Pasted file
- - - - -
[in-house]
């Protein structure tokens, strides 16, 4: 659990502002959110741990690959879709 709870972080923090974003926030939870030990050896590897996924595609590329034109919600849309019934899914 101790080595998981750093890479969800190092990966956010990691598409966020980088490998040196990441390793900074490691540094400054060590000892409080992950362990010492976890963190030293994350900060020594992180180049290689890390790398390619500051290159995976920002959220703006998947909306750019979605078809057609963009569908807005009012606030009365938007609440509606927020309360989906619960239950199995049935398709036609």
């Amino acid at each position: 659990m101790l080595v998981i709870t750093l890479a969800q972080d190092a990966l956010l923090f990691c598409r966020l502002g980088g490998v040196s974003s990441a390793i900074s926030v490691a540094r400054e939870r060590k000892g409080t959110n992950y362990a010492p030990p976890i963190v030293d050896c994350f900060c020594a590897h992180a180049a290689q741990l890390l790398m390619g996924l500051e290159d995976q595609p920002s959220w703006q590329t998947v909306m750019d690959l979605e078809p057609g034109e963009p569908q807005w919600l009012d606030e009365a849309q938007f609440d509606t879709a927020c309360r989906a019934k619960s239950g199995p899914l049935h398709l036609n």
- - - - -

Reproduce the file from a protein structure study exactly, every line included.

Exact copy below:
[in-house]
């Protein structure tokens, strides 16, 4: 659990502002959110741990690959879709 709870972080923090974003926030939870030990050896590897996924595609590329034109919600849309019934899914 101790080595998981750093890479969800190092990966956010990691598409966020980088490998040196990441390793900074490691540094400054060590000892409080992950362990010492976890963190030293994350900060020594992180180049290689890390790398390619500051290159995976920002959220703006998947909306750019979605078809057609963009569908807005009012606030009365938007609440509606927020309360989906619960239950199995049935398709036609």
């Amino acid at each position: 659990m101790l080595v998981i709870t750093l890479a969800q972080d190092a990966l956010l923090f990691c598409r966020l502002g980088g490998v040196s974003s990441a390793i900074s926030v490691a540094r400054e939870r060590k000892g409080t959110n992950y362990a010492p030990p976890i963190v030293d050896c994350f900060c020594a590897h992180a180049a290689q741990l890390l790398m390619g996924l500051e290159d995976q595609p920002s959220w703006q590329t998947v909306m750019d690959l979605e078809p057609g034109e963009p569908q807005w919600l009012d606030e009365a849309q938007f609440d509606t879709a927020c309360r989906a019934k619960s239950g199995p899914l049935h398709l036609n």